While it would be handy (at times) for z-index to be a global value, the truth is, it isn’t. It’s related to its local stacking context, which can be created by a parent with its own z-index value, but also by other properties such as transform, opacity, and many more, which is something most people aren’t aware of.
In this video, I look at what CSS stacking context is, both at how it works with z-index, but also why z-index isn’t the only CSS property which creates a stacking context, and how problems can arise that you might not expect as you style your pages, with an attempt at not just looking at the theory, but how it can can problems in the real world.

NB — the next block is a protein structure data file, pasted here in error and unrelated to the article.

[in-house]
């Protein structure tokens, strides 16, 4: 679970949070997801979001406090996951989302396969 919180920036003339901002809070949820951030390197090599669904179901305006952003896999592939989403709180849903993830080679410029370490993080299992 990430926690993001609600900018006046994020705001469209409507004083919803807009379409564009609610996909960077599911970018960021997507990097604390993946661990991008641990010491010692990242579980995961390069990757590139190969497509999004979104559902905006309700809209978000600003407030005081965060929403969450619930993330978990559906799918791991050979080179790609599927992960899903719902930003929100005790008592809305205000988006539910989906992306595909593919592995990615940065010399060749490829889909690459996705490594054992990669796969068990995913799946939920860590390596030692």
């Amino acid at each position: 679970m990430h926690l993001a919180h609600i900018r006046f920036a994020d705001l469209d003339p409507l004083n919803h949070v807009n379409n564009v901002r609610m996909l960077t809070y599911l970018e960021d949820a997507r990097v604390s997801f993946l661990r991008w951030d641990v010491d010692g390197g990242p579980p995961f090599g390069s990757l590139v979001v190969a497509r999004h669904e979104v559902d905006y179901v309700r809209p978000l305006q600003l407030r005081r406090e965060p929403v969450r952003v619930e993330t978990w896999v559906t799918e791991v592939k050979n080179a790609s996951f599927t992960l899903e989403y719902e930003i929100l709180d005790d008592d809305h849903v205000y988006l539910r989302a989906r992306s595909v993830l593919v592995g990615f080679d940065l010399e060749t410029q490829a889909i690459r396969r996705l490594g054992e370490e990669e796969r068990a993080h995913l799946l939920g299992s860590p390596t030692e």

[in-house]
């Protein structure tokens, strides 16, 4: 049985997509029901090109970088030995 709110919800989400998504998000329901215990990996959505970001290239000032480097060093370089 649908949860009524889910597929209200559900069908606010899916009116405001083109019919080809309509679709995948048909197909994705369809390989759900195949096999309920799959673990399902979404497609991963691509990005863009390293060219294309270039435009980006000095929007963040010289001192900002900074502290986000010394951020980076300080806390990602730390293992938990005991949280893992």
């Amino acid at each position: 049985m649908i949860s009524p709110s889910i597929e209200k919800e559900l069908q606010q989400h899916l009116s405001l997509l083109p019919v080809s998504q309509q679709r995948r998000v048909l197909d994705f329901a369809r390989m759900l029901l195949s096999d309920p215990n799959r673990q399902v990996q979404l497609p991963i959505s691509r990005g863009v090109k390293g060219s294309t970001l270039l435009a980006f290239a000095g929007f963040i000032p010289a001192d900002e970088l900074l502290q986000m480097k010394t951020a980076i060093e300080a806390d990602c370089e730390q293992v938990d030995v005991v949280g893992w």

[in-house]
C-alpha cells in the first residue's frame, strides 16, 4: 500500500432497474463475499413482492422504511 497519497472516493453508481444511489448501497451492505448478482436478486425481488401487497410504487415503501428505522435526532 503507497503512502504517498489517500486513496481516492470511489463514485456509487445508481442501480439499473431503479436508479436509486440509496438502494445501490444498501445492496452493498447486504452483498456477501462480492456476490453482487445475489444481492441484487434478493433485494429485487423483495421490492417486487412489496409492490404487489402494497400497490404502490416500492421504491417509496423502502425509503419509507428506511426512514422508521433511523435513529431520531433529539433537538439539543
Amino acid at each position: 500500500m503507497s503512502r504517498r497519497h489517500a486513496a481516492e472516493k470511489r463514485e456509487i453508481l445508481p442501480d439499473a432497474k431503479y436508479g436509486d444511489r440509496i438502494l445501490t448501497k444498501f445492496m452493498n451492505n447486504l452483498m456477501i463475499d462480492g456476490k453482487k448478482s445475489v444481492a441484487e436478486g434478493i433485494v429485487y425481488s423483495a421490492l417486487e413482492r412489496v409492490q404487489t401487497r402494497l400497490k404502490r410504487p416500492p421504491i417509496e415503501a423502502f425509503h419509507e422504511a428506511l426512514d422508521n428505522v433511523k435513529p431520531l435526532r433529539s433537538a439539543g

MDN stacking context, with full list of properties which create a new stacking context: https://developer.mozilla.org/en-US/docs/Web/CSS/CSS_Positioning/Understanding_z_index/The_stacking_context
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